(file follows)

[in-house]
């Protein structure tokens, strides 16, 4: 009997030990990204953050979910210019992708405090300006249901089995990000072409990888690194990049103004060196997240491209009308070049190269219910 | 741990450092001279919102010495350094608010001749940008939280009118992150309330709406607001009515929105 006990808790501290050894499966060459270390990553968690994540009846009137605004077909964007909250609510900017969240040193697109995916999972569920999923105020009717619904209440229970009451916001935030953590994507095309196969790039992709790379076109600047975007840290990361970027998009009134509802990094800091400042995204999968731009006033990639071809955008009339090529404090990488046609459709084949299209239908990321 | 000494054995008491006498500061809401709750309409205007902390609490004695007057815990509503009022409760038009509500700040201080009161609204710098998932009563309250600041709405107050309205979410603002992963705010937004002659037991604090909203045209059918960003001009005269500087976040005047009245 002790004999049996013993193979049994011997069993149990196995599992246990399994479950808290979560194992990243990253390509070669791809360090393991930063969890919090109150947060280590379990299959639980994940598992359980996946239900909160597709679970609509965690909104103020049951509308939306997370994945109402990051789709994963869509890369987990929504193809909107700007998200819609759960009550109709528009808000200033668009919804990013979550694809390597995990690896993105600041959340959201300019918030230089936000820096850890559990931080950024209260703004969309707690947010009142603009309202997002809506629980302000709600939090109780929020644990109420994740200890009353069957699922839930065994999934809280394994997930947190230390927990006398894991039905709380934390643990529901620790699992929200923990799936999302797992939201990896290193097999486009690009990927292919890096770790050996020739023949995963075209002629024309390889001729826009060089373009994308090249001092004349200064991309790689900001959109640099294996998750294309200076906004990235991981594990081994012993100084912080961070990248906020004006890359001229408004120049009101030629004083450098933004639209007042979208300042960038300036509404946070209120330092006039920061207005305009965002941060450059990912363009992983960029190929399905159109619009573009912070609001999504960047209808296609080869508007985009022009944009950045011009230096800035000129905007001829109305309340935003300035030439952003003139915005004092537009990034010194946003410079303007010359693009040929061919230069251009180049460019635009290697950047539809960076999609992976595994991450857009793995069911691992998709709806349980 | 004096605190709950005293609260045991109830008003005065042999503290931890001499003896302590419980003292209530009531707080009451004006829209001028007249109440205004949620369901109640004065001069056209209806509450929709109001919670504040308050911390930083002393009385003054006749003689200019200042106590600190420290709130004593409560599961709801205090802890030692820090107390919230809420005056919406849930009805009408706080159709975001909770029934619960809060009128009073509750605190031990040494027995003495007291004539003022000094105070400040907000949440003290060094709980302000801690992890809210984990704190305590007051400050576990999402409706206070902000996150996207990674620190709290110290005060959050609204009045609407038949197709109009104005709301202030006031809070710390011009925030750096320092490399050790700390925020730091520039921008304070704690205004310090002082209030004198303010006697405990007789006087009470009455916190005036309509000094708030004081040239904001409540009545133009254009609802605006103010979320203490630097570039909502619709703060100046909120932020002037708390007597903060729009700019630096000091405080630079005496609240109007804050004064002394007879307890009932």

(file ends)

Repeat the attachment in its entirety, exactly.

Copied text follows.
[in-house]
């Protein structure tokens, strides 16, 4: 009997030990990204953050979910210019992708405090300006249901089995990000072409990888690194990049103004060196997240491209009308070049190269219910 | 741990450092001279919102010495350094608010001749940008939280009118992150309330709406607001009515929105 006990808790501290050894499966060459270390990553968690994540009846009137605004077909964007909250609510900017969240040193697109995916999972569920999923105020009717619904209440229970009451916001935030953590994507095309196969790039992709790379076109600047975007840290990361970027998009009134509802990094800091400042995204999968731009006033990639071809955008009339090529404090990488046609459709084949299209239908990321 | 000494054995008491006498500061809401709750309409205007902390609490004695007057815990509503009022409760038009509500700040201080009161609204710098998932009563309250600041709405107050309205979410603002992963705010937004002659037991604090909203045209059918960003001009005269500087976040005047009245 002790004999049996013993193979049994011997069993149990196995599992246990399994479950808290979560194992990243990253390509070669791809360090393991930063969890919090109150947060280590379990299959639980994940598992359980996946239900909160597709679970609509965690909104103020049951509308939306997370994945109402990051789709994963869509890369987990929504193809909107700007998200819609759960009550109709528009808000200033668009919804990013979550694809390597995990690896993105600041959340959201300019918030230089936000820096850890559990931080950024209260703004969309707690947010009142603009309202997002809506629980302000709600939090109780929020644990109420994740200890009353069957699922839930065994999934809280394994997930947190230390927990006398894991039905709380934390643990529901620790699992929200923990799936999302797992939201990896290193097999486009690009990927292919890096770790050996020739023949995963075209002629024309390889001729826009060089373009994308090249001092004349200064991309790689900001959109640099294996998750294309200076906004990235991981594990081994012993100084912080961070990248906020004006890359001229408004120049009101030629004083450098933004639209007042979208300042960038300036509404946070209120330092006039920061207005305009965002941060450059990912363009992983960029190929399905159109619009573009912070609001999504960047209808296609080869508007985009022009944009950045011009230096800035000129905007001829109305309340935003300035030439952003003139915005004092537009990034010194946003410079303007010359693009040929061919230069251009180049460019635009290697950047539809960076999609992976595994991450857009793995069911691992998709709806349980 | 004096605190709950005293609260045991109830008003005065042999503290931890001499003896302590419980003292209530009531707080009451004006829209001028007249109440205004949620369901109640004065001069056209209806509450929709109001919670504040308050911390930083002393009385003054006749003689200019200042106590600190420290709130004593409560599961709801205090802890030692820090107390919230809420005056919406849930009805009408706080159709975001909770029934619960809060009128009073509750605190031990040494027995003495007291004539003022000094105070400040907000949440003290060094709980302000801690992890809210984990704190305590007051400050576990999402409706206070902000996150996207990674620190709290110290005060959050609204009045609407038949197709109009104005709301202030006031809070710390011009925030750096320092490399050790700390925020730091520039921008304070704690205004310090002082209030004198303010006697405990007789006087009470009455916190005036309509000094708030004081040239904001409540009545133009254009609802605006103010979320203490630097570039909502619709703060100046909120932020002037708390007597903060729009700019630096000091405080630079005496609240109007804050004064002394007879307890009932």